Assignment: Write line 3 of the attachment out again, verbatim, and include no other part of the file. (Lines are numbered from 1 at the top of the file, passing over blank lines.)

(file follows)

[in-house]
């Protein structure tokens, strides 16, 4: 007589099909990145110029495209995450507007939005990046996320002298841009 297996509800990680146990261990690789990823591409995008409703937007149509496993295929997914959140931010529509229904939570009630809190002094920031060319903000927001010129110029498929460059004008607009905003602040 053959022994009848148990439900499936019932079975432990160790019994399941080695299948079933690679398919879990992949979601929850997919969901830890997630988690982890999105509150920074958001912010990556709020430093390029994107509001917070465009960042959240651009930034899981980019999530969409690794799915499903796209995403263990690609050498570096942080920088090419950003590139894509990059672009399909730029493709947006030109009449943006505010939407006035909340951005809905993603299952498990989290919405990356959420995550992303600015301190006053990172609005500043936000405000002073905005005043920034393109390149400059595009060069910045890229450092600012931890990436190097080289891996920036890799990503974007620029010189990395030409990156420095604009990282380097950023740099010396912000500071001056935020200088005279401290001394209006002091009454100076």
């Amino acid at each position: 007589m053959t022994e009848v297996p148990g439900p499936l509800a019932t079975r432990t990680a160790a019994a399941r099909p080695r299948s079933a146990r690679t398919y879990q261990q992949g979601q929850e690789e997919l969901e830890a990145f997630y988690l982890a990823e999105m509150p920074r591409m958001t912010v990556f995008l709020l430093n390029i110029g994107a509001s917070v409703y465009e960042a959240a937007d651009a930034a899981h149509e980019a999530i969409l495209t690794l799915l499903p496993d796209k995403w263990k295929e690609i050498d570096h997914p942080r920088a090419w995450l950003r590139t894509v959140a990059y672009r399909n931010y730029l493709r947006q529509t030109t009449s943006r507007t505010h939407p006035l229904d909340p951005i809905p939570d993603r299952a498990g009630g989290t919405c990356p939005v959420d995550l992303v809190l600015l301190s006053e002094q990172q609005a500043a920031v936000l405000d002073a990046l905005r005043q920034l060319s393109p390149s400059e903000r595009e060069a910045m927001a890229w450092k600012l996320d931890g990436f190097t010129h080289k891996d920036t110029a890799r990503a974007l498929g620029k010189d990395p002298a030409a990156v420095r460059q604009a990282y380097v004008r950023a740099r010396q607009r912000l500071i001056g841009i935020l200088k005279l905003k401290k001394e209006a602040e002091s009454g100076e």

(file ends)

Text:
């Amino acid at each position: 007589m053959t022994e009848v297996p148990g439900p499936l509800a019932t079975r432990t990680a160790a019994a399941r099909p080695r299948s079933a146990r690679t398919y879990q261990q992949g979601q929850e690789e997919l969901e830890a990145f997630y988690l982890a990823e999105m509150p920074r591409m958001t912010v990556f995008l709020l430093n390029i110029g994107a509001s917070v409703y465009e960042a959240a937007d651009a930034a899981h149509e980019a999530i969409l495209t690794l799915l499903p496993d796209k995403w263990k295929e690609i050498d570096h997914p942080r920088a090419w995450l950003r590139t894509v959140a990059y672009r399909n931010y730029l493709r947006q529509t030109t009449s943006r507007t505010h939407p006035l229904d909340p951005i809905p939570d993603r299952a498990g009630g989290t919405c990356p939005v959420d995550l992303v809190l600015l301190s006053e002094q990172q609005a500043a920031v936000l405000d002073a990046l905005r005043q920034l060319s393109p390149s400059e903000r595009e060069a910045m927001a890229w450092k600012l996320d931890g990436f190097t010129h080289k891996d920036t110029a890799r990503a974007l498929g620029k010189d990395p002298a030409a990156v420095r460059q604009a990282y380097v004008r950023a740099r010396q607009r912000l500071i001056g841009i935020l200088k005279l905003k401290k001394e209006a602040e002091s009454g100076e």